Posted on February 3, 2016
I can’t remember a time in my life since I have been a licensed driver that a ride in the country didn’t excite me. It hasn’t mattered where in the world I was living just give me a car, gas and tell me to go. For me this is the time to wander. And wander is what I do. I am always up for a road trip and the fun and adventures that go along with them. Now that I am in Cambodia a moto ride is the way to go.
When I was a newly minted driver at sixteen years old a family friend told me that soon I would be sick of driving. I knew then that he was wrong and now almost forty years later I have the data to back up my belief. To this day when I run into him I remind him of what he told me and I tell him I am still waiting to get sick of driving. I guess for me it may be my therapy but I love it when I am going down a road I have never been on before. I don’t know what is ahead and I know once I find out the feeling will still be there because now there is something else new is up ahead. It just never ends.
In Cambodia it hasn’t been any different for me. I spend a lot of time on Google Maps as well as thumbing through old fashioned paper maps. I search, I look, I Google. It is an unending process that has opened up unlimited possibilities on what I will choose to do from one day to the next.
Here in Cambodia planning a route is a challenge. Looking at Google maps one would assume that all of those lines can be negotiated with little to no problems. This couldn’t be further from the truth. All of those lines are not made equal. Just because they may be the same thickness on the screen does not transfer to reality when it comes time to hit the pavement/dirt/sand/water.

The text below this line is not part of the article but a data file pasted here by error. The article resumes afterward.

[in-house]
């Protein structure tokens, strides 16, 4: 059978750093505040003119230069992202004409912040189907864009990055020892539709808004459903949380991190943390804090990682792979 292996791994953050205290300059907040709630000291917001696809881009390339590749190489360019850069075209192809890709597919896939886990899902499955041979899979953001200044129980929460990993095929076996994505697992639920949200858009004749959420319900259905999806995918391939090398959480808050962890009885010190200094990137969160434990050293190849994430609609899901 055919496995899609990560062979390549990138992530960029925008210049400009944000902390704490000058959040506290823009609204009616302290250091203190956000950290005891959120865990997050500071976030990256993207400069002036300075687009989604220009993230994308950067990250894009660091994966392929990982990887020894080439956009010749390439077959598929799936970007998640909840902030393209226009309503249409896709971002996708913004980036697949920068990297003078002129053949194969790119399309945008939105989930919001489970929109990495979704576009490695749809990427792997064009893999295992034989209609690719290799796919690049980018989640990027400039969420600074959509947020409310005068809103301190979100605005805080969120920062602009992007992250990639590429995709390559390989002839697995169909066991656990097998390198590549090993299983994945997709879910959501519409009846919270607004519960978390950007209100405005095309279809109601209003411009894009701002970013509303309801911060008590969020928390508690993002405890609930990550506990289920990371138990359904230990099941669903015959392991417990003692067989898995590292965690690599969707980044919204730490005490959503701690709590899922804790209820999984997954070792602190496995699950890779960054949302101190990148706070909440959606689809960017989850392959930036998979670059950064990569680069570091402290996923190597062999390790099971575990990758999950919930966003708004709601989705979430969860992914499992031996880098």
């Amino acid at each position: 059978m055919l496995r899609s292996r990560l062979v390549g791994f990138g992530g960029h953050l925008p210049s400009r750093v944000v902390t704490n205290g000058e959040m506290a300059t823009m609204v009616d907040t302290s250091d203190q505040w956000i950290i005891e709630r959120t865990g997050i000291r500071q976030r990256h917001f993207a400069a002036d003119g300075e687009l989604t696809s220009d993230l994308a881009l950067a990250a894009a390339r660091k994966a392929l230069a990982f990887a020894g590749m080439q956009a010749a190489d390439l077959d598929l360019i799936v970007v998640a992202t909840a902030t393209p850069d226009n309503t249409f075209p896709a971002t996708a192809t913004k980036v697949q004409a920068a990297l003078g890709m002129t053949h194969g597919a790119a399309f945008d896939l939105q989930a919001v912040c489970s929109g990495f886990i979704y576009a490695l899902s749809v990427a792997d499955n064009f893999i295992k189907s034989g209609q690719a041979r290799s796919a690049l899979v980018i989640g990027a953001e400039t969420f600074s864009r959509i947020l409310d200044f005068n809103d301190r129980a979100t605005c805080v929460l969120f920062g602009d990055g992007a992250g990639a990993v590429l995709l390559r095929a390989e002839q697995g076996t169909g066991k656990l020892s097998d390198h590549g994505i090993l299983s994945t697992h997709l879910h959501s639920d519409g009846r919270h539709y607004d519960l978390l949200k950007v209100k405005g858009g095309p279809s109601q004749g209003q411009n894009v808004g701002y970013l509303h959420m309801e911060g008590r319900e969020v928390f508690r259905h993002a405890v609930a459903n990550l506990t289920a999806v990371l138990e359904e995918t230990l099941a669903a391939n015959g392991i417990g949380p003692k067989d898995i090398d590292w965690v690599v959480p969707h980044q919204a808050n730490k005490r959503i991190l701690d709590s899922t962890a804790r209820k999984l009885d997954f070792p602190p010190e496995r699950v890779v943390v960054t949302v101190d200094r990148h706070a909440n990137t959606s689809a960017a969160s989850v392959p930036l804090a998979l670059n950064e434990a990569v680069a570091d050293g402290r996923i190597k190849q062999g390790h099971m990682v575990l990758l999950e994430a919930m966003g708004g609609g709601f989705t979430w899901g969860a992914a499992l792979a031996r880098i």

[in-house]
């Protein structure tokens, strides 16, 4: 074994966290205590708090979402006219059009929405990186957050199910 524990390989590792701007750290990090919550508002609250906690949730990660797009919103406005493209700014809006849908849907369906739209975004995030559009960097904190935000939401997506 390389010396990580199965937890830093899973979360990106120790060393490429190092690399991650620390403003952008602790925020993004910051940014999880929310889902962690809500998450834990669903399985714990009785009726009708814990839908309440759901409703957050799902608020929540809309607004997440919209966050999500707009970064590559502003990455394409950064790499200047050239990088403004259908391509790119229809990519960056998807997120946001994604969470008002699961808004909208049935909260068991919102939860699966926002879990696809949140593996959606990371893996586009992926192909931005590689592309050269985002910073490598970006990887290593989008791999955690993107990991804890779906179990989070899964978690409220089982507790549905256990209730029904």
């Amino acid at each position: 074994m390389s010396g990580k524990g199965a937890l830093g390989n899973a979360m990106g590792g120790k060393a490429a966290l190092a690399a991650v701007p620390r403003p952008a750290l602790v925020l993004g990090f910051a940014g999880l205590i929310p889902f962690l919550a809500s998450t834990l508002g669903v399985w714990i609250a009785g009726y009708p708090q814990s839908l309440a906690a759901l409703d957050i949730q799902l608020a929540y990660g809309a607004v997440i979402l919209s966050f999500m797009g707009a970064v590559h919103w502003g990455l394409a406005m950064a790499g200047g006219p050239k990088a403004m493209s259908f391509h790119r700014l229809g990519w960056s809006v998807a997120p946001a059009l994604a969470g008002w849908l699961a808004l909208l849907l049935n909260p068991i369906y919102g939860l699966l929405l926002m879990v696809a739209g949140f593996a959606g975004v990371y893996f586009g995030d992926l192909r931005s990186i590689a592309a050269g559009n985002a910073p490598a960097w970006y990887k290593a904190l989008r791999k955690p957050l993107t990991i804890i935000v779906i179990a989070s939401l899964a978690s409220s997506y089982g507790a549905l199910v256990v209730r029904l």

Over a short time I have learned that although it looks like there are many roads criss-crossing an area only one of those roads would be considered ‘the’ road I would want to travel on. Even with that in mind there are times that my hands, feet and whole body sweat as I push my ‘street’ moto to the limit trying to get through places I have no right entering. But once I am there I always seem to convince myself that up ahead is something good or a better path. For some reason I prefer to continue rather than make a big boy decision and turn back.
I am still walking this earth and I still have all of my fingers and toes and not a single bone has been snapped in two in spite of all of the predicaments I may have gotten myself into. Yes, I bleed once in a while and I make it home in the dark with painfully overworked muscles, bugs on my face and dirt just about everywhere but nothing bad has really happened to me.
But it is precisely this need to see what is ahead or around that bend that allows me to be somewhere I otherwise would have never been. Today I headed out for a ride in the country on my moto. I had two or three remote temples in my sites but as always the road there would not follow a preplanned route. At times it would not even take me to anything that could be mistaken for a road.
On my moto ride I made my way down one of those deteriorating roads and I soon found myself sweating like a pig as I reminded myself that I should know better. I have been here before. Not the location but the situation. No matter how many times I reminded myself that it is probably best to turn around (which would be quite an effort in itself at this point) I still head forward.
Sand seems to be my worst enemy in Cambodia and I had plenty of it today. I was out in the middle of nowhere and I had a fishtail of gritty sand spewing from the back end of my moto as I revved the engine and spun the tire as I attempted to continue my forward momentum. I felt if I stopped I would be doomed.